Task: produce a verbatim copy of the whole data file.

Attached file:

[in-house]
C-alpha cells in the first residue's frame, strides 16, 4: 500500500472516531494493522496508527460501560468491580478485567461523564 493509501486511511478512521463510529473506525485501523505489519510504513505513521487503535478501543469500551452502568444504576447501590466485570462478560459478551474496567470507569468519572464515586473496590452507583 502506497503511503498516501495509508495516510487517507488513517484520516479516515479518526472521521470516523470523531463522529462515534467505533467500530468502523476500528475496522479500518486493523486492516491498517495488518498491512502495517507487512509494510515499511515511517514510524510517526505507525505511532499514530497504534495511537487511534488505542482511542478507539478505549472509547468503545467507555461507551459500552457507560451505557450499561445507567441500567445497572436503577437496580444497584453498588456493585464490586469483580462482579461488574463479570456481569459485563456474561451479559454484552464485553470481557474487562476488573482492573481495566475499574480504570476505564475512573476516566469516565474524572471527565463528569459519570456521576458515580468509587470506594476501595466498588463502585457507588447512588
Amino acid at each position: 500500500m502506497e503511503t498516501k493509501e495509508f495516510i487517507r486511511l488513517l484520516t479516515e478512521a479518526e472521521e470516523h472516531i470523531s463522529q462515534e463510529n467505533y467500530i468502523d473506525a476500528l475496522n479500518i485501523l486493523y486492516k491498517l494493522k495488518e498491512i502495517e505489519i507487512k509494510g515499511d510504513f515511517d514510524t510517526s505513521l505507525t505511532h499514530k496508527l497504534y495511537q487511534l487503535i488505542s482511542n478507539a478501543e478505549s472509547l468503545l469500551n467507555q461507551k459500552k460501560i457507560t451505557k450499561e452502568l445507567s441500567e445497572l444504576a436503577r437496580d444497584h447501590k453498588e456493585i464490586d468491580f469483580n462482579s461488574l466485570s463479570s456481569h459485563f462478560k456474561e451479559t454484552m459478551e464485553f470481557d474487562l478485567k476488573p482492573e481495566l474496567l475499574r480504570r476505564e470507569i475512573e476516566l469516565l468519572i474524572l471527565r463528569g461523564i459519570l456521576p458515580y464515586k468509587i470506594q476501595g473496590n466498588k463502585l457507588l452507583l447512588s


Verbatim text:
[in-house]
C-alpha cells in the first residue's frame, strides 16, 4: 500500500472516531494493522496508527460501560468491580478485567461523564 493509501486511511478512521463510529473506525485501523505489519510504513505513521487503535478501543469500551452502568444504576447501590466485570462478560459478551474496567470507569468519572464515586473496590452507583 502506497503511503498516501495509508495516510487517507488513517484520516479516515479518526472521521470516523470523531463522529462515534467505533467500530468502523476500528475496522479500518486493523486492516491498517495488518498491512502495517507487512509494510515499511515511517514510524510517526505507525505511532499514530497504534495511537487511534488505542482511542478507539478505549472509547468503545467507555461507551459500552457507560451505557450499561445507567441500567445497572436503577437496580444497584453498588456493585464490586469483580462482579461488574463479570456481569459485563456474561451479559454484552464485553470481557474487562476488573482492573481495566475499574480504570476505564475512573476516566469516565474524572471527565463528569459519570456521576458515580468509587470506594476501595466498588463502585457507588447512588
Amino acid at each position: 500500500m502506497e503511503t498516501k493509501e495509508f495516510i487517507r486511511l488513517l484520516t479516515e478512521a479518526e472521521e470516523h472516531i470523531s463522529q462515534e463510529n467505533y467500530i468502523d473506525a476500528l475496522n479500518i485501523l486493523y486492516k491498517l494493522k495488518e498491512i502495517e505489519i507487512k509494510g515499511d510504513f515511517d514510524t510517526s505513521l505507525t505511532h499514530k496508527l497504534y495511537q487511534l487503535i488505542s482511542n478507539a478501543e478505549s472509547l468503545l469500551n467507555q461507551k459500552k460501560i457507560t451505557k450499561e452502568l445507567s441500567e445497572l444504576a436503577r437496580d444497584h447501590k453498588e456493585i464490586d468491580f469483580n462482579s461488574l466485570s463479570s456481569h459485563f462478560k456474561e451479559t454484552m459478551e464485553f470481557d474487562l478485567k476488573p482492573e481495566l474496567l475499574r480504570r476505564e470507569i475512573e476516566l469516565l468519572i474524572l471527565r463528569g461523564i459519570l456521576p458515580y464515586k468509587i470506594q476501595g473496590n466498588k463502585l457507588l452507583l447512588s